<cfcatch>
        <cfset newPage = "" />
    </cfcatch>

</cftry>

As you can see, if no match has been found, a variable called "newPage" is merely left blank. So, now we can write a little more code to accommodate both "known-to-be-missing" and "truly-unknown-and-really-missing" directories and pages. If a page is "known-to-be-missing", I can pass a search engine friendly header so that everything runs as smoothly as possible.

Here's the final document, aside from the .CFC above which should be kept separate.


<cfsilent>
<!------------------------------------------------------------------------------------------------------------

    Document:        /extensions/customtags/404.cfm
    Author:            Steve Withington
    Creation Date:    12/30/2008
    Copyright:        (c) 2008 Stephen J. Withington, Jr. | www.stephenwithington.com
    
    Purpose:        Handles requests for missing pages (HTTP 404).

    Notes:            Test this set up before using in a live environment. The 404 custom error page needs to be
                    set up in IIS (or via control panel in a third-party hosted environment).
    
    Revision Log:    
    MM/DD/YYYY - sjw - comments.

------------------------------------------------------------------------------------------------------------->

<!--- scope local variables --->
<cfparam name="requestedPage" default="" />
<cfparam name="newPage" default="" />
<!--- use a little of the underlying java to grab the queryString --->
<cfset request.queryString = getPageContext().getRequest().getQueryString() />
<!--- perform some manipulations to the 'requested url' to get at the actual request --->
<cfif isDefined("request.querystring")>
    <cfset requestedPage = listlast(request.queryString, ":") />
</cfif>
<cfif len(trim(requestedPage))>
    <!--- after removing everything before the port, we now need to remove the port number --->
    <cfset requestedPage = listdeleteat(requestedPage, "1", "/") />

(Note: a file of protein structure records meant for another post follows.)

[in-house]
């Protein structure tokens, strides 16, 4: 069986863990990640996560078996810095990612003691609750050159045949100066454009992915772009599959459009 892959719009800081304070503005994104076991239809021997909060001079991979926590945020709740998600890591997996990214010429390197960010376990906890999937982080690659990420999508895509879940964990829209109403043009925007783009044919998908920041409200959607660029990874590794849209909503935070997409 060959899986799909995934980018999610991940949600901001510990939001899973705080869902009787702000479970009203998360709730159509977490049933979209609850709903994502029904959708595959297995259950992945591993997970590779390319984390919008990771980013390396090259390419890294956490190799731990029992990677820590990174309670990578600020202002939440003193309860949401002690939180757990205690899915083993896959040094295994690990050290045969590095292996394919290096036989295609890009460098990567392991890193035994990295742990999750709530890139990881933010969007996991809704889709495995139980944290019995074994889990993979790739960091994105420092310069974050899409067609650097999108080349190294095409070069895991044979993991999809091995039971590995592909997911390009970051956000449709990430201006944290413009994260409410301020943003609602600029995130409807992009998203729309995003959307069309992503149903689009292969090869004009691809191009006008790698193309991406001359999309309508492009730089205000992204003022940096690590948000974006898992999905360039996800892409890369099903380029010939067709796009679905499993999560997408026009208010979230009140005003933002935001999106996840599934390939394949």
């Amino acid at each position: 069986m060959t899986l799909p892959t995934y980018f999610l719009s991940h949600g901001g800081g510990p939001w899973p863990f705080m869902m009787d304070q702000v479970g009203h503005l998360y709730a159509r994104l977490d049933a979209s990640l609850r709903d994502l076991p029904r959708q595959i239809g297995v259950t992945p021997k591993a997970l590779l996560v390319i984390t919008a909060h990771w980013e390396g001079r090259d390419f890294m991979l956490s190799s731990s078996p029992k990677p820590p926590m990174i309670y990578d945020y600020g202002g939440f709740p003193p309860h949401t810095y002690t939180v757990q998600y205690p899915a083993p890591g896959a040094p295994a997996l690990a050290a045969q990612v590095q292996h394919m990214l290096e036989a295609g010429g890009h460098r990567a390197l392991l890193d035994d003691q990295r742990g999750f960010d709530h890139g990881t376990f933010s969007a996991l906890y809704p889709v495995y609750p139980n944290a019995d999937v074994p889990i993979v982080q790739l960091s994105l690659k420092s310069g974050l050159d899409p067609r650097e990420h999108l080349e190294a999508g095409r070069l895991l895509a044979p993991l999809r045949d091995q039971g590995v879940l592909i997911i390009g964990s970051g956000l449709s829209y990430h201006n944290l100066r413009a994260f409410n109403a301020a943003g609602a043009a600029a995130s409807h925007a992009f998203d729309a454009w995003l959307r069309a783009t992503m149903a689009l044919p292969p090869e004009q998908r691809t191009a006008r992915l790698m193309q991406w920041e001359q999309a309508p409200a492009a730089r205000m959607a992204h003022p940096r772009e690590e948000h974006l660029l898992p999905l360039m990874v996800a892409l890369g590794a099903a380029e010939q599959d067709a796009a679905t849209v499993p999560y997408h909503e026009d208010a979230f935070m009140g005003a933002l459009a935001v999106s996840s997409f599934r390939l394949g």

<!--- quick fix to create an absolute path from the site root to the requested page --->
    <cfset requestedPage = "/" & requestedPage />
</cfif>
<!--- check to see if the page requested matches any 'known' pages from the old site --->
<cftry>
    <cfinvoke component="extensions.components.redirect" method="getLocation" returnvariable="newLocation">
    <cfif isDefined("requestedPage") and len(trim(requestedPage))>
        <cfinvokeargument name="oldLocation" value="#requestedPage#" />
    </cfif>
    </cfinvoke>
    <cfif isDefined("newLocation") and len(trim(newLocation))>
        <cfset newPage = newLocation />
    </cfif>
    <cfcatch>
        <cfset newPage = "" />
    </cfcatch>
</cftry>
</cfsilent>
<cfif isDefined("newPage") and len(trim(newPage))>
<!--- requested page is a known 'old page' from prior site --->
<html xmlns="http://www.w3.org/1999/xhtml">
<head>
<meta http-equiv="Content-Type" content="text/html; charset=utf-8" />
<cfheader statuscode="301" statustext="Moved permanently" />
<cfheader name="Location" value="http://www.yourDomainHere.com#newPage#" />
<title>This page has moved to http://www.yourDomainHere.com<cfoutput>#newPage#</cfoutput></title>
</head>
<body>
This page has moved to <cfoutput><a href="http://www.yourDomainHere.com#newPage#">http://www.yourDomainHere.com#newPage#</a></cfoutput>
</body>
</html>
<cfelse>
<!--- requested page is NOT a known 'old page' from prior site and doesn't exist --->
<cf_layout     title="Hmm, the page you're looking for can't be found."
                keywords="404,page,not,found"
                description="Hmm, the page you're looking for can't be found. You may have clicked a bad link or mistyped the web address.">

    <h1>Hmm, the page you're looking for can't be found.</h1>
    <p>You may have clicked a bad link or mistyped the web address.</p>
    <ul>
        <li><a href="/">Return home</a></li>
        <li><a href="javascript:history.back();">Go back to the previous page</a></li>
    </ul>
</cf_layout>
</cfif>

As you can see, I like to use a custom tag to handle the layout of my pages, etc. You can find out more about that at Raymond Camden's site.

I hope this helps a fellow ColdFusion developer. Thanks for reading!